Around 300 BC, a wealthy merchant set out on a voyage from his home in ancient Cyprus, Phoenicia, to Piraeus, a harbor town close to Athens.
Having almost made it to his destination, his ship crashed and went under, including the precious cargo. Luckily, he survived. Eventually, he reached Athens, and, once there, decided it’d be best to not do anything for a while.
Enjoying his newly found spare time, he spent most of it walking around the city, exploring. One day, he came across a book store, went inside, and picked up the first book that spoke to him. Its title was ‘Memorabilia.’ In the book, a man named Xenophon described episodes of his mentor’s life and how he tried to help others. That mentor was the famous philosopher Socrates.
The merchant was so inspired that he asked the owner of the store where he could find more men like Socrates. As fate would have it, another well-known philosopher happened to walk by, so the owner simply pointed at him. The merchant approached the philosopher and they started a conversation. After a while, he decided to stay and study under the philosopher’s tutelage.
He never left Athens again.
The Dangers of Importing Philosophy
Throughout history, many ideas from the ancient East have permeated into the newer, Western parts of the world. The most popular one, one that seems to be inseparably tied to our modern culture, may be the Japanese ideal behind the phrase “nana korobi ya oki.” It roughly translates to “fall down seven times, stand up eight” and is a reminder of the value of resilience.
This idea is deeply embedded in our Western concept of what makes a good life. It is the sole topic of thousands of podcasts, has given birth to countless books, and is the central theme of most conversations around, even our very definitions of success. And yet, in this historic game of telephone, it seems along the line half the message was lost. One aspect we completely neglect.
That’s not a bad thing. To the contrary, it allows for deliberate action, refined decisions and the utmost respect of others in seeing them through. As Roman poet Ovid would put it: Dripping water holes the stone. And when you fail, the speed with which you bounce back has big implications.
What we tend to emphasize is how fast a person can stomach a setback, rather than how strong they return. Each defeat is supposed to be followed with an immediate, new attempt. On to the next one. Isn’t that how we say? But when you rush to recover from failure, springing from rock bottom like a jack-in-the-box, you’re likely to run into the same concrete wall, just faster. You’re not just too distracted to see what went wrong, you’re too busy to even look.
And, especially today, there’s a lot to be said for looking.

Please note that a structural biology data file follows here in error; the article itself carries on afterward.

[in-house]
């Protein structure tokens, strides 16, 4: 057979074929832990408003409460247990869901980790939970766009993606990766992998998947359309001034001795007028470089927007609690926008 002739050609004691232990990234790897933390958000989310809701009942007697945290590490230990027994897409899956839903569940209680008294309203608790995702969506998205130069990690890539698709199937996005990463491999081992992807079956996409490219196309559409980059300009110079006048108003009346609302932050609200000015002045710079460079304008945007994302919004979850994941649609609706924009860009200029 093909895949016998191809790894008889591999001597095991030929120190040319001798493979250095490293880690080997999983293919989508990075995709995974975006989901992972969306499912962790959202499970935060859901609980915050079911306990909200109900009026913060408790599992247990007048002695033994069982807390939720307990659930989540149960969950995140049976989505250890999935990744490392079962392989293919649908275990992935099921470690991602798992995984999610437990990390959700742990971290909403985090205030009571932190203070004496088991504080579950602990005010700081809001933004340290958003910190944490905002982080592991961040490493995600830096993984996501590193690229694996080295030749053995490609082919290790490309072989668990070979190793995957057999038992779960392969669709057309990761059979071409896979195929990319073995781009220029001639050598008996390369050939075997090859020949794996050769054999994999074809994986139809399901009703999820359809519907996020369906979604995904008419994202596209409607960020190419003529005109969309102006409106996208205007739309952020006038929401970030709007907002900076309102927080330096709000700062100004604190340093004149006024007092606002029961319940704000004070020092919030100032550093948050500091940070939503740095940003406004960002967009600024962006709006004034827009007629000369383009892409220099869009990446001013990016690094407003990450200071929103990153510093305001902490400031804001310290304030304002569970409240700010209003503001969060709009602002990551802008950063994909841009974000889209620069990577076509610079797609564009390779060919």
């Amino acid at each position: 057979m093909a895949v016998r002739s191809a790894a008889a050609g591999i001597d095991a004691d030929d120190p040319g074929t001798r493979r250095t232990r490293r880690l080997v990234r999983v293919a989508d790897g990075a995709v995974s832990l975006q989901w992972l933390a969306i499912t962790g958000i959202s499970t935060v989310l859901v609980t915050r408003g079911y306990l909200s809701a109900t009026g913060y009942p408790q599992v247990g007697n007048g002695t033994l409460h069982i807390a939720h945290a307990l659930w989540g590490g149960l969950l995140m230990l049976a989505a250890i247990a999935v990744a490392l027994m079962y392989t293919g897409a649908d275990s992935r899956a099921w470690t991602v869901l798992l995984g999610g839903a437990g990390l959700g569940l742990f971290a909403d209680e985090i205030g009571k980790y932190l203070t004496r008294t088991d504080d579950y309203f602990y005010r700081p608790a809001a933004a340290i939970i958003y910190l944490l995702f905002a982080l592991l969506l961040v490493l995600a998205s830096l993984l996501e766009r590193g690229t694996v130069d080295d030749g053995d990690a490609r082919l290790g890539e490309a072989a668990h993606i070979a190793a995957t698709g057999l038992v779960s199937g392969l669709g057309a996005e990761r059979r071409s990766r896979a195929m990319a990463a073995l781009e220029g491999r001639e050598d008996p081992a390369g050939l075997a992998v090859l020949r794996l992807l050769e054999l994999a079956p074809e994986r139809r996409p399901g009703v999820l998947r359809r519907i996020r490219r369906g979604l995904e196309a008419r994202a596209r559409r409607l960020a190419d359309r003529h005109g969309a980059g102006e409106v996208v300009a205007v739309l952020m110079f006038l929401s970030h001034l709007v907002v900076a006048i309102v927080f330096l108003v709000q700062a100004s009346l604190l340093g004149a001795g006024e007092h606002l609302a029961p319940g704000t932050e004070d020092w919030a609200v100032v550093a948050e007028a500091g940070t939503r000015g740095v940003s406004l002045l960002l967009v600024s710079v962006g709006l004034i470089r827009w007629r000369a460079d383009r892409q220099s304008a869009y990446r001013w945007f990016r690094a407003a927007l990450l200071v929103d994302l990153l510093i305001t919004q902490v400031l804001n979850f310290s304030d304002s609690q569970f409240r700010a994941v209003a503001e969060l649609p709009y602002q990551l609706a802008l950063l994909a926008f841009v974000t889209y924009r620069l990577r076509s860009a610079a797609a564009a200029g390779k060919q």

The Fortuitous Castaway
The name of the merchant was Zeno. Zeno of Citium. Once he dove into the ideas of philosophy, he found them to be so important that he saw no fate but one in which he spread and taught them for the remainder of his life.
To better understand the teachings of his master, he practiced discourse while pacing up and down a prominent, public square in Athens. As he became more articulate, people eventually gathered to hear him speak. When he parted ways with his teacher some 20 years later, his own pupils would come to be known as Zenonians.
Today, however, we call those people Stoics. Zeno is the founder of Stoic philosophy. 2,000 years later, it is one of the fundamental pillars of Western history. An entire branch of education is dedicated to studying, interpreting, and understanding its ideas. We teach Stoicism to children in schools and every month, over 300,000 adults turn to Google to learn more about it.
Ultimately, all of this goes back to one man’s decision to bounce back slowly. Instead of racing to recover his cargo, make the next trade, or return home with the next ship, he allowed the dust to settle. Once it did, he was able to see a new path and step on it with confidence.
I’m sure he would agree that sometimes, idleness can lead to amazing things.
A Chance For Quiet Observation
I’m not a boxer, so I can only imagine how much strategy follows being knocked down, but even if you know you can get up again, wouldn’t it be smart to stay down till the count’s at nine? They’re just seconds, but seconds of recovery nonetheless.
What’s more, they’re seconds of quiet observation. They give you a chance to catch up on your environment. Get a feel for what’s going on. Of course, life is not a boxing match. You can stay down for a while. Take some time to think. Even look at the stars. And, once you do come back, you’ll come out swinging.
But when we respond to setbacks with ever more aggressive attacks, we rob serendipity of the space it needs to unfold. It’s impossible to contextualize individual events when they’re inches from our face. We need time to process, to let our guts digest the experience. So that they may lead us in the right direction going forward.
Whether it’s the same direction we used to have or an entirely new one, we can’t know in advance. But I have a hunch that those, who take a deep breath and stay idle for some time, will often quote the words of Zeno looking back: